The three words “aṭṭīyati harāyati jigucchati”, translated by Bhikkhu Bodhi in recent years as “repelled, humiliated, and disgusted” (in MN as “ashamed, humiliated, and disgusted”), appear in several suttas.
Sometimes they appear to be positive, used as a sort of code for wholesome nibbidā, as in MN 152:
“And how, Ānanda, is one a disciple in higher training, one who has entered upon the way? Here, Ānanda, when a bhikkhu sees a form with the eye…hears a sound with the ear…smells an odor with the nose…tastes a flavor with the tongue…touches a tangible with the body…cognizes a mind-object with the mind, there arises in him what is agreeable, there arises what is disagreeable, there arises what is both agreeable and disagreeable; he is ashamed, humiliated and disgusted by the agreeable that arose, by the disagreeable that arose, and by the both agreeable and disagreeable that arose.”
In AN 3.19:
“Bhikkhus, if wanderers of other sects were to ask you thus: ‘Friends, do you lead the spiritual life under the ascetic Gotama for the sake of rebirth in the deva world?’ wouldn’t you be repelled, humiliated, and disgusted?”
“Thus, bhikkhus, since you are repelled, humiliated, and disgusted with a celestial life span, celestial beauty, celestial happiness, celestial glory, and celestial authority, so much more then should you be repelled, humiliated, and disgusted with bodily misconduct, verbal misconduct, and mental misconduct.”
In AN 9.11, with Sariputta speaking:
“Just as a woman or man–young, youthful, and fond of ornaments, with head bathed–would be repelled, humiliated, and disgusted if the carcass of a snake, a dog, or a human being were slung around her or his neck; so too, Bhante, I am repelled, humiliated, and disgusted by this foul body.”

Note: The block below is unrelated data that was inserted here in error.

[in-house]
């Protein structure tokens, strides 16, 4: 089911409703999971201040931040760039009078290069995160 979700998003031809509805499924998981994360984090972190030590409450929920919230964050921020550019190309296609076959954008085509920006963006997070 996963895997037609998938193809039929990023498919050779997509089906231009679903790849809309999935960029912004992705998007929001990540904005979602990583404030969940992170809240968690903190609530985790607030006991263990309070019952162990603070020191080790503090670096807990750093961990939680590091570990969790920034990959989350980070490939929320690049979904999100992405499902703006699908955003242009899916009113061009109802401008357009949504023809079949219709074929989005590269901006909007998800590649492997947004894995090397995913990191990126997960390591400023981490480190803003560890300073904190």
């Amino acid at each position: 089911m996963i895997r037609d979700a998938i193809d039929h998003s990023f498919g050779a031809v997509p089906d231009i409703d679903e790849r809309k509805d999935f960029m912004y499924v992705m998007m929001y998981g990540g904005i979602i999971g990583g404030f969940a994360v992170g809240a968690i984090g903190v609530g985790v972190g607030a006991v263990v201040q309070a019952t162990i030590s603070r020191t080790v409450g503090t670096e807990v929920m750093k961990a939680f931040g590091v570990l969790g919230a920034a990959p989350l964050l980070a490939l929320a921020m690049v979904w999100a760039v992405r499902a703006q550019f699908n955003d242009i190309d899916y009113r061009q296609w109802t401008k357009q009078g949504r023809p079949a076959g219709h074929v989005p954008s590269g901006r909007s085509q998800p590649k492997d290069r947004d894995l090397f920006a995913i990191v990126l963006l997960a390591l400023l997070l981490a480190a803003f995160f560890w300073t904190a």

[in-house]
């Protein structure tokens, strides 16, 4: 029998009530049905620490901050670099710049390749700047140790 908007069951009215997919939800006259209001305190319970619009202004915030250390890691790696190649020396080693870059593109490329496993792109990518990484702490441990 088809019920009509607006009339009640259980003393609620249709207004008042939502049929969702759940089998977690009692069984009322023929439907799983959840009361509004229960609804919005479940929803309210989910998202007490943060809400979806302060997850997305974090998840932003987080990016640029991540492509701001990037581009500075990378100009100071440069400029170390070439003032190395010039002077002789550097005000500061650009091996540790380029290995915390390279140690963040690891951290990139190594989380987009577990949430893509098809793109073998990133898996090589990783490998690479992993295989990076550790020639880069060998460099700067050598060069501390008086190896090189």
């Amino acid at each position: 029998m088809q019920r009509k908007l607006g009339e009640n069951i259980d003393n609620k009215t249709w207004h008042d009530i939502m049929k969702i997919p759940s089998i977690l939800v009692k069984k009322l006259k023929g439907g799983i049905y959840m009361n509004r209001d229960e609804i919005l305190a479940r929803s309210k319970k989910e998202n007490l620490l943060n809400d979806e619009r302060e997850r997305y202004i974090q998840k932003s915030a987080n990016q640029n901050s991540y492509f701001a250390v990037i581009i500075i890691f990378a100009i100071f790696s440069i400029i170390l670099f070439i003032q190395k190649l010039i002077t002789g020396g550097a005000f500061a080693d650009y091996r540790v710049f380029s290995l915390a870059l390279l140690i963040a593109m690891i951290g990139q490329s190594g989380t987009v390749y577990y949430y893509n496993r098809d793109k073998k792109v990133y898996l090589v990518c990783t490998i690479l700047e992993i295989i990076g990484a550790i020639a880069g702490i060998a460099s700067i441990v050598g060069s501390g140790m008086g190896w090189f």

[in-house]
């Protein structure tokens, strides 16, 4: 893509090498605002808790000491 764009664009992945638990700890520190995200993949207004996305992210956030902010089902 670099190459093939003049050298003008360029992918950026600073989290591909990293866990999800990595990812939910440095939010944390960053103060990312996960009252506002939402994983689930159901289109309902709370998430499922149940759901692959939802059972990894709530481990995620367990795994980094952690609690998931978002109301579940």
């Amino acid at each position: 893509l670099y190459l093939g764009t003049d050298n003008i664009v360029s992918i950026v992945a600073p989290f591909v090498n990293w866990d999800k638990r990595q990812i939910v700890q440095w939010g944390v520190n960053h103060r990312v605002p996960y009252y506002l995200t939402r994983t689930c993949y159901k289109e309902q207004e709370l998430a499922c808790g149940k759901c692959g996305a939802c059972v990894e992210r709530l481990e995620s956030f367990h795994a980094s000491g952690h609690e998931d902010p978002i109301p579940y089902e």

In the Girimananda Sutta, AN 10.60, it’s recommended as a perception training:
“And what, Ānanda, is the perception of impermanence in all conditioned phenomena? Here, a bhikkhu is repelled, humiliated, and disgusted by all conditioned phenomena. This is called the perception of impermanence in all conditioned phenomena.”
Clearly this kind of nibbidā is necessary for overcoming craving and clinging for those things we desire. In other suttas, these three qualities are discouraged, when we have them toward things that we typically have aversion toward, like old age, disease, and death in AN 3.39:
“Now I too am subject to old age…illness…death, and am not exempt from old age…disease…death. Such being the case, if I were to feel repelled, humiliated, and disgusted when seeing another who is old…ill…dead, that would not be proper for me.”
And the Buddha’s advice to Rahula in MN 62:
“Rahula, develop meditation that is like the earth…Just as people throw clean things and dirty things, excrement, urine, spittle, pus, and blood on the earth, and the earth is not repelled, humiliated, and disgusted because of that, so too, Rahula, develop meditation that is like the earth; for when you develop meditation that is like the earth, arisen agreeable and disagreeable contacts will not invade your mind and remain.”
I’m just now getting to my question; sorry for the length. The English words “repelled, humiliated, and disgusted” have a connotation of both aversion and negative self-consciousness (“humiliated”), both qualities that I don’t believe were possible for Sariputta.
Could these three words, when used together, possibly have been an idiom of the day that had a different nuance than each of the words had when used separately? Are there just not adequate words in English to translate them?